INTRACRANIAL SECTION OF the glossopharyngeal and upper vagal rootlets for the treatment of vagoglossopharyngeal neuralgia may cause dysphagia or vocal cord paralysis from injury to the motor vagal rootlets in 10% to 20% of cases. To minimize this complication, we recently applied a technique of intraoperative monitoring of the vagus nerve (previously described by Lipton and McCaffery to monitor the recurrent laryngeal nerve during thyroid surgery) in a patient undergoing intracranial rhizotomy for vagoglossopharyngeal neuralgia. By inserting an electrode in the ipsilateral false vocal cord and stimulating the rostral vagal rootlets intraoperatively under general anesthesia, we could differentiate the rostral vagal motor rootlets from the sensory rootlets. In this patient, the technique allowed us to preserve a rostral vagal rootlet, which if sectioned, could have caused dysphagia or vocal cord paralysis. We conclude that intraoperative monitoring of the rostral vagal rootlets is an important technique to minimize complications of upper vagal rhizotomy.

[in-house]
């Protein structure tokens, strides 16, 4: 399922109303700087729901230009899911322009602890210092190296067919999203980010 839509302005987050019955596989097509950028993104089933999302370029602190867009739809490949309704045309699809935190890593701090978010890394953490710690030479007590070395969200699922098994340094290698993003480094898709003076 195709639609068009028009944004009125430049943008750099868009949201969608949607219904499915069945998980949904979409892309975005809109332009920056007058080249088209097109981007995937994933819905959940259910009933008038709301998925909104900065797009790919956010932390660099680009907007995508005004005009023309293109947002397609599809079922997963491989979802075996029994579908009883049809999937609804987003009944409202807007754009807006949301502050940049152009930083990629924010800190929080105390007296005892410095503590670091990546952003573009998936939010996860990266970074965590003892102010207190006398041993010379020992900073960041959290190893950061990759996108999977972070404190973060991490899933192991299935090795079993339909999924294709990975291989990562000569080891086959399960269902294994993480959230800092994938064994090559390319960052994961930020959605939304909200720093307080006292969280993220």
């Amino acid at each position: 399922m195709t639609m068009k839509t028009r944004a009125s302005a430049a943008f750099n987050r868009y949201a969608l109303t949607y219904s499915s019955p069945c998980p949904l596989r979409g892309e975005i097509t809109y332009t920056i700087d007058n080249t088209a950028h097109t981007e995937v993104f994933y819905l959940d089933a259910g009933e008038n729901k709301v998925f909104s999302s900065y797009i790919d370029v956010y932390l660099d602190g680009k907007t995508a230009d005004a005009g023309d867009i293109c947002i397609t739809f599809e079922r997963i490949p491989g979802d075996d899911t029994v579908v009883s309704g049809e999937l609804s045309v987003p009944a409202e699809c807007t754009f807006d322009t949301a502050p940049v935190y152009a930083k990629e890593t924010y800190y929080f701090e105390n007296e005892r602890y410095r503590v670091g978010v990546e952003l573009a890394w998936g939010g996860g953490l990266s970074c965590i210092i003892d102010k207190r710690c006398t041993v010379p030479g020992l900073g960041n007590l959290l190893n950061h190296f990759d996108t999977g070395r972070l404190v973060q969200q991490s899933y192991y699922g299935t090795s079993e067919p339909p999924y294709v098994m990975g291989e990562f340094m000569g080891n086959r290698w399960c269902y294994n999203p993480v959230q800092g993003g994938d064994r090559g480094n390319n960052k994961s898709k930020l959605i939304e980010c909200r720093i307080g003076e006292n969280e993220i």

Departments of Neurosurgery (JaMT, JoMT, TDP) and Otolaryngology (RWK), University of Cincinnati College of Medicine, and the Mayfield Neurological Institute (JoMT), Cincinnati, Ohio
Reprint requests: Jamal M. Taha, M.D., Department of Neurosurgery, University of Cincinnati College of Medicine, 231 Bethesda Avenue, Cincinnati, OH 45267-0515.
Received, January 20, 1994. Accepted, April 14, 1994.